Thursday, September 8, 2016

“Getting Paid to Go to Church” - August 28, 2016

Texts: Galatians 3:26-28, 1 Corinthians 12:4-14
(Worship Under The Trees service)


There was an interesting news item a few years ago out of Shreveport, Louisiana.  Bishop Fred Caldwell is pastor of the Greenwood Acres Full Gospel Baptist Church, a large African-American congregation with a membership of about 5000.  The church had about six active white members.

In Caldwell’s eyes, Shreveport is one of those Southern cities where the Civil Rights movement never quite took hold and the power structure was never forced to change.  “Shreveport is one of the last strongholds of the Confederacy,” he said.  “Racial prejudice here runs deep.”

He also said that 11 o’clock on Sunday morning is the most segregated hour of the week.  He certainly isn’t the first to make that observation –Martin Luther King may have been the one to popularize that phrase - but it is true, and not only in Shreveport but in America generally.

All of this had weighed on Caldwell’s mind for a long time, and finally he had an idea – an idea, he says, that came from God.  To bring more diversity to his church, he offered to pay white people to attend services: five dollars for Sunday mornings, and $10 for Thursday night services.  (He reasoned that people were busier on weeknights and so he ought to pay a little extra for the Thursday services.)

Of course, there was reaction.  Some people were shocked.  Some members were afraid that it might bring in the wrong kind of people who were coming for the wrong reasons.  But then, Caldwell said, one could make the case that Jesus majored in the wrong kind of people.  Others said it was wrong to pay people to come to church when there were poor people who could use the money.  Caldwell responded that Judas said the same thing to Jesus, and he wondered if the people asking that were giving their money to the poor.  Some expected that longtime members would have a problem with paying newcomers to come to church -- but a number of members in fact offered to help pay people to come.

Well, it is an interesting concept, the kind of thing that most of us instantly have an opinion about.  But I think the bigger issue is what this pastor was hoping to accomplish.  He certainly raised the issue of segregation.  More white people – not a lot, but more – have attended his church since, and most didn’t want the $5.  His offer made it clear that they really were welcome.  And his offer made the news, raising the issue for a lot of folks - not to mention giving his church a lot of free publicity, more than you could buy with a few $5 bills.

It is no secret, and it is not surprising, that people like to go to church with folks who are like them.  And so churches tend to be made up largely of one socioeconomic group, or ethnic group, or racial group, or tilt toward a certain age.  Many churches will target a particular niche—maybe the 20-30 age group, or seekers, or the classical music crowd.  There are cowboy churches in Texas.  There are new churches in places like Arizona and Florida, in areas with lots of retirees, intentionally formed as churches for senior adults. 

The appeal of a particular church to particular grouping of people isn’t all bad.  And it can’t be avoided; it’s just the way the world works.  It’s hard to be all things to all people.  It’s hard to do both country music and Bach at the same time.  There is a certain sense in which members of any group, whether it be a church or Rotary or Little League or the crowd at the Monster Truck Rally, will be at least somewhat alike.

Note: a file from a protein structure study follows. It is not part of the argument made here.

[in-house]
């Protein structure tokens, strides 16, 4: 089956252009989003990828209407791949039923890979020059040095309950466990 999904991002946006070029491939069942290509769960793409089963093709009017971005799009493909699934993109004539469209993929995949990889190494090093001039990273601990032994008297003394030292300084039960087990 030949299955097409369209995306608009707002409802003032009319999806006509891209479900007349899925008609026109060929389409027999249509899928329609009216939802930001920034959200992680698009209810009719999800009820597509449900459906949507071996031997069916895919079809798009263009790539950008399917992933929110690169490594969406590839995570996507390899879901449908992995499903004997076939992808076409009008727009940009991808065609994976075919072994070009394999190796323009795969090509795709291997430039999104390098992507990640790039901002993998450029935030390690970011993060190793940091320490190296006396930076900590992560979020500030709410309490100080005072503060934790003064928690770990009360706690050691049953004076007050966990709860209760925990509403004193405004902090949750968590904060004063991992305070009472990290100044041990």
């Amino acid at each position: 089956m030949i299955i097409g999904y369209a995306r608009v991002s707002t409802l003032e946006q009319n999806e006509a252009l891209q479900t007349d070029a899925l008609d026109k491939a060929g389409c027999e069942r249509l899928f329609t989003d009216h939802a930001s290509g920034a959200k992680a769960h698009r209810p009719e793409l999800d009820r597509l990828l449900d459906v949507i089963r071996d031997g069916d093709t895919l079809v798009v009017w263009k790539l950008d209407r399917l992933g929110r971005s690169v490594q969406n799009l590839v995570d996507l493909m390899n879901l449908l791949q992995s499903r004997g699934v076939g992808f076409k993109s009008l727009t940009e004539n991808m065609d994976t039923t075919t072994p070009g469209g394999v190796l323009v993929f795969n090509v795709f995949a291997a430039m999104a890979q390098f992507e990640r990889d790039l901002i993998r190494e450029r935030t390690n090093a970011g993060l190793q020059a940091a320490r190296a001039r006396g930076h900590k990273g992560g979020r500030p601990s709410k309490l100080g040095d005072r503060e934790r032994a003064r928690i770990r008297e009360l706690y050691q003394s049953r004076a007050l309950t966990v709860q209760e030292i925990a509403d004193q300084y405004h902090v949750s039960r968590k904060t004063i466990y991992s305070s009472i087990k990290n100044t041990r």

Several years ago, church growth experts were talking about what they called the “homogeneous unit principle.”  Congregations that grew, they said, were made up of a fairly homogeneous group, and attracted those same kinds of people.  They went a step further by proposing this as a strategy—kind of the opposite of Bishop Caldwell’s strategy. Churches should aim for folks who were just like they were. 
They proposed it because, they said, it worked. 

The question is, in the church, should it be that way?  If we only want people just like us, can it really be called the church of Jesus Christ?

To me, there are a lot of reasons why it is good for a church to have a broad mix of people.  There are practical reasons.  We live in a diverse community, and so it only makes sense that we reflect our community.  If we are serious about ministering where we are, we need to be diverse.

And then, there is a power and excitement that comes with a widely varied group.  There is something energizing about a church with all kinds of people, where everyone is not just like me.  There is something energizing about new ideas, fresh perspectives, and having a little variety in our life together as a church family.

There are practical reasons for wanting diversity.  But to me, the practical arguments are far outweighed by the theological argument for diversity.  If we are claiming to follow Jesus, we might want to look at Jesus’ first followers.

The 12 disciples were a motley bunch.  There were hard-working fishermen.  There was also Matthew, a tax collector – hated by most of the population as a Roman lackey – and Simon the Zealot, a member of a political party dedicated to the violent overthrow of Rome.  Folks from opposite ends of the political spectrum were in Jesus’ inner circle – it is like he had Bernie Sanders and Ted Cruz both on his team, and it is hard to see them hitting it off all that well.  There were also women who were prominent among Jesus’ followers, which was absolutely scandalous in that day.  In fact, the gospels tell us that Jesus’ primary financial supporters were a small group of women.

Jesus did not shy away from relating to Samaritans, who were hated by the Jews.  He hung out with people who were not exactly the upstanding citizens of the day, and because of that accused of being a “glutton and a winebibber.”  (Which might raise the question, “When was the last time you heard someone called a “winebibber”?)  To be just real honest, Jesus didn’t seem to care a bit about anything like a “homogeneous unit principle.”